Go long in sports feature leads


Writing a sports feature is like writing a short story – except we do not make up any of the facts. Story, not news, drives these features. That means you need to grab readers quickly in a lead that tells a compelling story or introduces an interesting character. Too often, reporters go short in leads.

Yes, lengthy, rambling leads can be a problem, but not if reported and written properly. From time to time, consider going long.

The writer of the following story focused on an interesting topic – how hairstyles affect athletes’ performances on the field and in pools. This writer lead with a single person’s story. Again, a solid job.


This writer could have developed the lead in more detail, allowing the reader to see and feel the worries this athlete had. Do not be afraid to go deeper in leads — if the story or scene is compelling. Leads can certainly get out of control, wandering and wandering while the reader also wanders and wonders: What the heck is this story about? But you’ll never know if you do not try.

Here is the original lead.

Eastern sophomore running back Norris Smith has dreadlocks to worry about. Defenders could pull his hair in trying for a tackle and it is legal.

But, he said it has never happened.

To get the dreadlocks Smith said he threads them up and lets them grow out.

Smith said to get them to stay that way, he has to wash his hair and do the normal things when it comes to hair care.

Norris said his dreadlocks are all natural and sometimes it takes one to two years to grow out.

He said this process is called the ‘lock and twist.’

There is another way for dreads to grow.

Smith said he can put weave in his hair and it will only take four to five months to grow out, but it’s not natural.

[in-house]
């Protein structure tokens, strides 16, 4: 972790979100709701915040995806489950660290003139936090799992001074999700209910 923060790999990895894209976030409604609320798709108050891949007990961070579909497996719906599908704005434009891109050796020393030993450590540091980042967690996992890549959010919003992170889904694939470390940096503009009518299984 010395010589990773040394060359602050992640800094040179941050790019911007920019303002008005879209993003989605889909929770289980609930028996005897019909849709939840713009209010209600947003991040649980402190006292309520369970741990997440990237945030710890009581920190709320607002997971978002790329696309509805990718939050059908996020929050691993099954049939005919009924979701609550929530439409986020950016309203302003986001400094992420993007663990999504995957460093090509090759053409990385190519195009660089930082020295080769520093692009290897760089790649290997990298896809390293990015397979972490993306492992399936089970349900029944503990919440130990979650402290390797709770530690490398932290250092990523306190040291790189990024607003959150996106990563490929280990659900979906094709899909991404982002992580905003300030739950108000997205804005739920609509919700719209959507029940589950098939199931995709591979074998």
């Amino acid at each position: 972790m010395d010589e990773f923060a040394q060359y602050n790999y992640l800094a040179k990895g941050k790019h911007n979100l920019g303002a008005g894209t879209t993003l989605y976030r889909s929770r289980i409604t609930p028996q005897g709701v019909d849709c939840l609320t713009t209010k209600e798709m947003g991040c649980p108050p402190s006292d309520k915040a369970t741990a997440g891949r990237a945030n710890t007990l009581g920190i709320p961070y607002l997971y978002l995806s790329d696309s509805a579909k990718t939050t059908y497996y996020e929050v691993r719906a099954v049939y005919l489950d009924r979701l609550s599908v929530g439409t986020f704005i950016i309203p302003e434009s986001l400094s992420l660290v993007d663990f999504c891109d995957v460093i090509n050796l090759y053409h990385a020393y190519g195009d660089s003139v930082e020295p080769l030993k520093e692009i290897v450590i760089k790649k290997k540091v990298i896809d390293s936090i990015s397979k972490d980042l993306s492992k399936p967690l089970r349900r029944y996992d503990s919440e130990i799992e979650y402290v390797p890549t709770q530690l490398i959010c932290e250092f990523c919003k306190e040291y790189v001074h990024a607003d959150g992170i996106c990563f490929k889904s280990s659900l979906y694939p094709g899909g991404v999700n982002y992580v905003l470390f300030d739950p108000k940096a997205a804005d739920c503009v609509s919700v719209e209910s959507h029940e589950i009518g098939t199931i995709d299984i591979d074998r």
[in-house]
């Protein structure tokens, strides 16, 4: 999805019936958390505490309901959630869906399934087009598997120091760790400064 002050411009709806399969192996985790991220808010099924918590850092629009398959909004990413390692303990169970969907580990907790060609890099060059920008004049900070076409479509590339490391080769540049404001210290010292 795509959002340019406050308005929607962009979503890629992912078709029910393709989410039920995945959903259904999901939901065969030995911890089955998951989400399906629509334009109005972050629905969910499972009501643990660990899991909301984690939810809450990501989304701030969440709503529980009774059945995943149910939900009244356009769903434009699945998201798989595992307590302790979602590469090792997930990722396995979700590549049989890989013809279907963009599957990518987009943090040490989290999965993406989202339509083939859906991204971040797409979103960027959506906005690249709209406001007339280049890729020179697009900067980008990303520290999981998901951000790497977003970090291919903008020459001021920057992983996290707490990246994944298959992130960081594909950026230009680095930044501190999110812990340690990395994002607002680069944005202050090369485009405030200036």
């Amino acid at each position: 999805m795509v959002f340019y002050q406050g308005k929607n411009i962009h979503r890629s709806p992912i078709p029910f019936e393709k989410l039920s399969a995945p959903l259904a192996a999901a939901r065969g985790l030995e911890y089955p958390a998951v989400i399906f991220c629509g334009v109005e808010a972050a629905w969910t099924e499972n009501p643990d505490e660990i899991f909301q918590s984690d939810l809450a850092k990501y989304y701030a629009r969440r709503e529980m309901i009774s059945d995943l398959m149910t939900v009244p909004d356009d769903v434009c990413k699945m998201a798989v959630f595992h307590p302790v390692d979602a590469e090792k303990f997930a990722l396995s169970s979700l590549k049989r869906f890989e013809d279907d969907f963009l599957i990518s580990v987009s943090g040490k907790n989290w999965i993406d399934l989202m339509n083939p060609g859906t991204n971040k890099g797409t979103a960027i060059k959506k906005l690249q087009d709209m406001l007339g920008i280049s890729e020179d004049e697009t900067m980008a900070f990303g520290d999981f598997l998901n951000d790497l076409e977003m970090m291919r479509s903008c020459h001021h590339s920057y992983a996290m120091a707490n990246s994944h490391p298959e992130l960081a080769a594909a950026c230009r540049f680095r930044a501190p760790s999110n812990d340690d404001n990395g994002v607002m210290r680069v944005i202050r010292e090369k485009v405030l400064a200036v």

Dreads are not the concern for rugby player and track athlete Samantha Manto.

“In one of the (rugby) games last year, a girl was trying to pull me back by my jersey; she got my hair,” Manto said.

Most of Eastern’s rugby players don’t have to worry about hair, since most of their hair is short. They have to pull their hair through helmets, though.

Here is a possible revision, one that remains focused on the athlete’s concerns about dreadlocks. I have also added a nut graph.

Norris Smith worries about his dreadlocks.

They flow out from under his helmet, scraping against his neck and bouncing off his shoulder pads.

They are a great target.

Smith, a sophomore running back at Eastern, has already had his head yanked back a few times when defensive tackles and linebackers had grabbed his face mask. Smith knows defenders grab anything they can hold onto.

The face mask yanks cost teams fifteen yards in penalties. But pulling his dreads won’t cost a team a single yard.

It hasn’t happened yet, but he is still concerned. But not enough to cut them.

Hair is a concern in many sports. Swimmers shave their heads (and other body parts) before big meets. Wrestlers and rugby players keep their hair cropped so it does not get pulled. And baseball coaches believe sloppy hair and wild beards can lead to equally wild, erratic play on the field.

Smith, though, is willing to face his fears on the field in order to keep his dreadlocks.

Make sure you drop in a nut graph on sports feature stories like this. The nut graph serves as both a thesis statement and a reminder, telling readers the reasons a reporter is writing this particular story. Essentially, the nut graph says, “The point of this story is …” In the story above, the thesis begins: “Hair is a concern in many sports.”

On your next feature, do the extra reporting and go long. But don’t forget the nut graph.



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